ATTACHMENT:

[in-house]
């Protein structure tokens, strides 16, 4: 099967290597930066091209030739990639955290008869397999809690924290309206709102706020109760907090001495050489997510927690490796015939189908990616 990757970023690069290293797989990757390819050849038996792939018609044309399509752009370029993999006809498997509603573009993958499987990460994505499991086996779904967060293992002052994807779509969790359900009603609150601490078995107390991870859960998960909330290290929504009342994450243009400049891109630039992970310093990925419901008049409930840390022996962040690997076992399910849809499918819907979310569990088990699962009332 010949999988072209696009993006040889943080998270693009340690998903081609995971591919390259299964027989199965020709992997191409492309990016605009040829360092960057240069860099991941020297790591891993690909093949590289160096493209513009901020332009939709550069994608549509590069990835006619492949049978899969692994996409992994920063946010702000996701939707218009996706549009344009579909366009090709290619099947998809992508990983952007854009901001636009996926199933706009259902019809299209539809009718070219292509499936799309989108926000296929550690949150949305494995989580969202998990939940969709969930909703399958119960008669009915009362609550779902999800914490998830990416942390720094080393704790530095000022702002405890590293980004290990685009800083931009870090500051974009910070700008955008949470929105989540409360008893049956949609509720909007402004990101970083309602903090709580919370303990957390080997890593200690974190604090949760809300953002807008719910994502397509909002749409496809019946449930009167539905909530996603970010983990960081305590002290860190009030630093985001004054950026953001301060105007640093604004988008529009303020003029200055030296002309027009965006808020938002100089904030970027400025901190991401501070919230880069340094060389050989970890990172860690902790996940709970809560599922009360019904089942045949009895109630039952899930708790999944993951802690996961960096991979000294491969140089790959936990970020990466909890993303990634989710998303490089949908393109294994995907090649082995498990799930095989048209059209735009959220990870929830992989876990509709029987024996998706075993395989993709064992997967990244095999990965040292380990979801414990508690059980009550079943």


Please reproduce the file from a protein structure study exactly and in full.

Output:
[in-house]
């Protein structure tokens, strides 16, 4: 099967290597930066091209030739990639955290008869397999809690924290309206709102706020109760907090001495050489997510927690490796015939189908990616 990757970023690069290293797989990757390819050849038996792939018609044309399509752009370029993999006809498997509603573009993958499987990460994505499991086996779904967060293992002052994807779509969790359900009603609150601490078995107390991870859960998960909330290290929504009342994450243009400049891109630039992970310093990925419901008049409930840390022996962040690997076992399910849809499918819907979310569990088990699962009332 010949999988072209696009993006040889943080998270693009340690998903081609995971591919390259299964027989199965020709992997191409492309990016605009040829360092960057240069860099991941020297790591891993690909093949590289160096493209513009901020332009939709550069994608549509590069990835006619492949049978899969692994996409992994920063946010702000996701939707218009996706549009344009579909366009090709290619099947998809992508990983952007854009901001636009996926199933706009259902019809299209539809009718070219292509499936799309989108926000296929550690949150949305494995989580969202998990939940969709969930909703399958119960008669009915009362609550779902999800914490998830990416942390720094080393704790530095000022702002405890590293980004290990685009800083931009870090500051974009910070700008955008949470929105989540409360008893049956949609509720909007402004990101970083309602903090709580919370303990957390080997890593200690974190604090949760809300953002807008719910994502397509909002749409496809019946449930009167539905909530996603970010983990960081305590002290860190009030630093985001004054950026953001301060105007640093604004988008529009303020003029200055030296002309027009965006808020938002100089904030970027400025901190991401501070919230880069340094060389050989970890990172860690902790996940709970809560599922009360019904089942045949009895109630039952899930708790999944993951802690996961960096991979000294491969140089790959936990970020990466909890993303990634989710998303490089949908393109294994995907090649082995498990799930095989048209059209735009959220990870929830992989876990509709029987024996998706075993395989993709064992997967990244095999990965040292380990979801414990508690059980009550079943």